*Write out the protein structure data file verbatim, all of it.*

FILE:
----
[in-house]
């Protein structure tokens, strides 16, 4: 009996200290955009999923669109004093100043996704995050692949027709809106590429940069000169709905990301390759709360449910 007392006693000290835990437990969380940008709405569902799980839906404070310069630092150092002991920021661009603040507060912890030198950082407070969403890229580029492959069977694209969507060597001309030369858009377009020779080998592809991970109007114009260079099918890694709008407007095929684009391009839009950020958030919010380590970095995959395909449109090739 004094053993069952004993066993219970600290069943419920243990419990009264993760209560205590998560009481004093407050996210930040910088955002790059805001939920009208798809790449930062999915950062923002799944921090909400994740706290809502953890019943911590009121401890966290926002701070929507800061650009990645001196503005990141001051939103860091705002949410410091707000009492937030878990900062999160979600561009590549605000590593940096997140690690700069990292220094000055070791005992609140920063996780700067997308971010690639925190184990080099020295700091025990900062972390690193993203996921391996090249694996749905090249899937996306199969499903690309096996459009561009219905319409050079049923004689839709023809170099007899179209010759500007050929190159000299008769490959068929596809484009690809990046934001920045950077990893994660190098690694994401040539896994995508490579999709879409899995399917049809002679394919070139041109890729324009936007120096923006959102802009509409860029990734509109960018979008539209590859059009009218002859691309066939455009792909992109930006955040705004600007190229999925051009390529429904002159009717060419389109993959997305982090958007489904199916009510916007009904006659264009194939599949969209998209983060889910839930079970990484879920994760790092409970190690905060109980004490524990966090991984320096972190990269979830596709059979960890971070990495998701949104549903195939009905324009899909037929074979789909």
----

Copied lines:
[in-house]
């Protein structure tokens, strides 16, 4: 009996200290955009999923669109004093100043996704995050692949027709809106590429940069000169709905990301390759709360449910 007392006693000290835990437990969380940008709405569902799980839906404070310069630092150092002991920021661009603040507060912890030198950082407070969403890229580029492959069977694209969507060597001309030369858009377009020779080998592809991970109007114009260079099918890694709008407007095929684009391009839009950020958030919010380590970095995959395909449109090739 004094053993069952004993066993219970600290069943419920243990419990009264993760209560205590998560009481004093407050996210930040910088955002790059805001939920009208798809790449930062999915950062923002799944921090909400994740706290809502953890019943911590009121401890966290926002701070929507800061650009990645001196503005990141001051939103860091705002949410410091707000009492937030878990900062999160979600561009590549605000590593940096997140690690700069990292220094000055070791005992609140920063996780700067997308971010690639925190184990080099020295700091025990900062972390690193993203996921391996090249694996749905090249899937996306199969499903690309096996459009561009219905319409050079049923004689839709023809170099007899179209010759500007050929190159000299008769490959068929596809484009690809990046934001920045950077990893994660190098690694994401040539896994995508490579999709879409899995399917049809002679394919070139041109890729324009936007120096923006959102802009509409860029990734509109960018979008539209590859059009009218002859691309066939455009792909992109930006955040705004600007190229999925051009390529429904002159009717060419389109993959997305982090958007489904199916009510916007009904006659264009194939599949969209998209983060889910839930079970990484879920994760790092409970190690905060109980004490524990966090991984320096972190990269979830596709059979960890971070990495998701949104549903195939009905324009899909037929074979789909």